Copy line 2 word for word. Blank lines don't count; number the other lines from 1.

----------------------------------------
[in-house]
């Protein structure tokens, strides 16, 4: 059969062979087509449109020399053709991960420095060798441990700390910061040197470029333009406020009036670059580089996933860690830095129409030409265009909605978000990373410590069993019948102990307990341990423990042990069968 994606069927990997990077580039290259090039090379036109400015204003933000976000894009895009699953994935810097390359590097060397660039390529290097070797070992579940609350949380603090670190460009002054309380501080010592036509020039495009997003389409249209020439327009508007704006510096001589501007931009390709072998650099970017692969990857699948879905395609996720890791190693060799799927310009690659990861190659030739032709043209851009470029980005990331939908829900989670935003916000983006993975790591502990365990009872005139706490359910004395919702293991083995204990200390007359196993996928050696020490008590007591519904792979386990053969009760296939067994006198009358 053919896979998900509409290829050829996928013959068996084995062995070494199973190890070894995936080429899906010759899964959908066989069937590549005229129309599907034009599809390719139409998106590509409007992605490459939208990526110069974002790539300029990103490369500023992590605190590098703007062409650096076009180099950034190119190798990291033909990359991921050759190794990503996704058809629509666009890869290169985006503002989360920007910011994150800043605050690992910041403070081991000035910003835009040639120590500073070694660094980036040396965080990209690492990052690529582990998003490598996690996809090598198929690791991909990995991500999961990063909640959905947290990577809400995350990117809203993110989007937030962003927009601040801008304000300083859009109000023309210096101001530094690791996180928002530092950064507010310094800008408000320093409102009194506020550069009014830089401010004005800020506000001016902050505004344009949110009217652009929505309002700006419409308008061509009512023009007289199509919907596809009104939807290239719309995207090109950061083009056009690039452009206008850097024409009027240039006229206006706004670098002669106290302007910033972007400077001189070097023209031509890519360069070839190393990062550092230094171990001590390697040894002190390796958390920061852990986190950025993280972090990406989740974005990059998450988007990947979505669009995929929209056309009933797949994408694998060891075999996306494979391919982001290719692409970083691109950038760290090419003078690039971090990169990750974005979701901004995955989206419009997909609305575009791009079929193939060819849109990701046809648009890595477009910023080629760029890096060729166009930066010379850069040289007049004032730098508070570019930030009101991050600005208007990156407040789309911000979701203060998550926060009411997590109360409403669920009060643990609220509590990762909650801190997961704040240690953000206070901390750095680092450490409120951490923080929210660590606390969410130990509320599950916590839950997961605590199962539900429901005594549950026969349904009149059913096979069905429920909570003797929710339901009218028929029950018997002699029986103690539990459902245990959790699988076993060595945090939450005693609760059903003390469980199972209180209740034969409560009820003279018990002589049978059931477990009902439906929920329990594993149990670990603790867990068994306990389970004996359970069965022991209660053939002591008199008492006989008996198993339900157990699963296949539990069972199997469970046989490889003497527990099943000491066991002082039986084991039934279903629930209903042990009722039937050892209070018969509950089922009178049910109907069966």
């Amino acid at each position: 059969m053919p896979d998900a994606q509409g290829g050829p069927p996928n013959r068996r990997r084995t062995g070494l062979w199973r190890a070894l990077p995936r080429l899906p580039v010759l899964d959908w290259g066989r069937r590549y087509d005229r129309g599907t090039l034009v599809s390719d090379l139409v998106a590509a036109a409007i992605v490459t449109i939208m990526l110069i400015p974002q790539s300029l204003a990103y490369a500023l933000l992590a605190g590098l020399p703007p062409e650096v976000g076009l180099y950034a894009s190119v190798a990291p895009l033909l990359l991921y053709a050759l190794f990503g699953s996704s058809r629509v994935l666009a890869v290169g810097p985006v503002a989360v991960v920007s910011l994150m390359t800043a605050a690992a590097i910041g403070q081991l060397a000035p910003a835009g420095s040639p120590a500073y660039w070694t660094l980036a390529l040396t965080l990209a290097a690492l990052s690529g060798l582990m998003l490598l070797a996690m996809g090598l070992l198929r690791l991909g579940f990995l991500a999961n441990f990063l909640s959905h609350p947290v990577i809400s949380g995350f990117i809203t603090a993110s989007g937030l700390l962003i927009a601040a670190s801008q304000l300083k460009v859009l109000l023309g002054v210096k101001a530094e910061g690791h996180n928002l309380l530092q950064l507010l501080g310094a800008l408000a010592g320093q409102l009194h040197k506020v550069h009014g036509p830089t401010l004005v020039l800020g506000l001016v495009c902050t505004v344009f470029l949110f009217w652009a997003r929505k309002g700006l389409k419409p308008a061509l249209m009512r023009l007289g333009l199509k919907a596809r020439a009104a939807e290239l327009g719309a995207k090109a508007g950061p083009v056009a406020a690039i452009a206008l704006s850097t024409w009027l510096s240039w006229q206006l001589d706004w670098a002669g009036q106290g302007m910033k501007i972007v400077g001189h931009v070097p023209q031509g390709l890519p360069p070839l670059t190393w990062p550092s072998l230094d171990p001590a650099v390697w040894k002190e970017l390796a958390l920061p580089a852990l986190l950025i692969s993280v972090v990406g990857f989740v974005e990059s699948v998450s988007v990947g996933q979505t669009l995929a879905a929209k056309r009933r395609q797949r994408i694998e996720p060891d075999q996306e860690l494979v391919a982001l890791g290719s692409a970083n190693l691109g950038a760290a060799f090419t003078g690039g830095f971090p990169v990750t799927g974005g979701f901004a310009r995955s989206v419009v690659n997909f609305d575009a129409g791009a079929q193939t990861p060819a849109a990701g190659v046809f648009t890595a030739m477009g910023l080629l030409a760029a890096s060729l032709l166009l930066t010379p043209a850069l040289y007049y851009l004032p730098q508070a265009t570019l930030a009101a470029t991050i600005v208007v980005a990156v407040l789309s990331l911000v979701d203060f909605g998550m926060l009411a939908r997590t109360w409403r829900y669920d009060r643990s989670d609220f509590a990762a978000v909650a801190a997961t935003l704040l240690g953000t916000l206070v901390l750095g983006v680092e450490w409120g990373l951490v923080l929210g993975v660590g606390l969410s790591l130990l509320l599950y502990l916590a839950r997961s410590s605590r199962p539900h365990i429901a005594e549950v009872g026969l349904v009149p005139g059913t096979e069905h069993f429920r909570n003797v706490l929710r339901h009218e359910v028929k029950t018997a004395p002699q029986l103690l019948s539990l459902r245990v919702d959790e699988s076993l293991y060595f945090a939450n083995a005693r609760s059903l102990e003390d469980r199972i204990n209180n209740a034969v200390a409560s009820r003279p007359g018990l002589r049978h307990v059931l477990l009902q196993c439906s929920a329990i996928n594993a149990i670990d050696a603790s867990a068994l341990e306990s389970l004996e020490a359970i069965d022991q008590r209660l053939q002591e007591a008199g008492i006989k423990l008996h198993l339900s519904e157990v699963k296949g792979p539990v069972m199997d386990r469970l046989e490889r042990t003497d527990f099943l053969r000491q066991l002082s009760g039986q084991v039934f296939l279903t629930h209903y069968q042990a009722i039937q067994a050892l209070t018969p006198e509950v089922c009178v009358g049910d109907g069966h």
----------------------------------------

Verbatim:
């Protein structure tokens, strides 16, 4: 059969062979087509449109020399053709991960420095060798441990700390910061040197470029333009406020009036670059580089996933860690830095129409030409265009909605978000990373410590069993019948102990307990341990423990042990069968 994606069927990997990077580039290259090039090379036109400015204003933000976000894009895009699953994935810097390359590097060397660039390529290097070797070992579940609350949380603090670190460009002054309380501080010592036509020039495009997003389409249209020439327009508007704006510096001589501007931009390709072998650099970017692969990857699948879905395609996720890791190693060799799927310009690659990861190659030739032709043209851009470029980005990331939908829900989670935003916000983006993975790591502990365990009872005139706490359910004395919702293991083995204990200390007359196993996928050696020490008590007591519904792979386990053969009760296939067994006198009358 053919896979998900509409290829050829996928013959068996084995062995070494199973190890070894995936080429899906010759899964959908066989069937590549005229129309599907034009599809390719139409998106590509409007992605490459939208990526110069974002790539300029990103490369500023992590605190590098703007062409650096076009180099950034190119190798990291033909990359991921050759190794990503996704058809629509666009890869290169985006503002989360920007910011994150800043605050690992910041403070081991000035910003835009040639120590500073070694660094980036040396965080990209690492990052690529582990998003490598996690996809090598198929690791991909990995991500999961990063909640959905947290990577809400995350990117809203993110989007937030962003927009601040801008304000300083859009109000023309210096101001530094690791996180928002530092950064507010310094800008408000320093409102009194506020550069009014830089401010004005800020506000001016902050505004344009949110009217652009929505309002700006419409308008061509009512023009007289199509919907596809009104939807290239719309995207090109950061083009056009690039452009206008850097024409009027240039006229206006706004670098002669106290302007910033972007400077001189070097023209031509890519360069070839190393990062550092230094171990001590390697040894002190390796958390920061852990986190950025993280972090990406989740974005990059998450988007990947979505669009995929929209056309009933797949994408694998060891075999996306494979391919982001290719692409970083691109950038760290090419003078690039971090990169990750974005979701901004995955989206419009997909609305575009791009079929193939060819849109990701046809648009890595477009910023080629760029890096060729166009930066010379850069040289007049004032730098508070570019930030009101991050600005208007990156407040789309911000979701203060998550926060009411997590109360409403669920009060643990609220509590990762909650801190997961704040240690953000206070901390750095680092450490409120951490923080929210660590606390969410130990509320599950916590839950997961605590199962539900429901005594549950026969349904009149059913096979069905429920909570003797929710339901009218028929029950018997002699029986103690539990459902245990959790699988076993060595945090939450005693609760059903003390469980199972209180209740034969409560009820003279018990002589049978059931477990009902439906929920329990594993149990670990603790867990068994306990389970004996359970069965022991209660053939002591008199008492006989008996198993339900157990699963296949539990069972199997469970046989490889003497527990099943000491066991002082039986084991039934279903629930209903042990009722039937050892209070018969509950089922009178049910109907069966």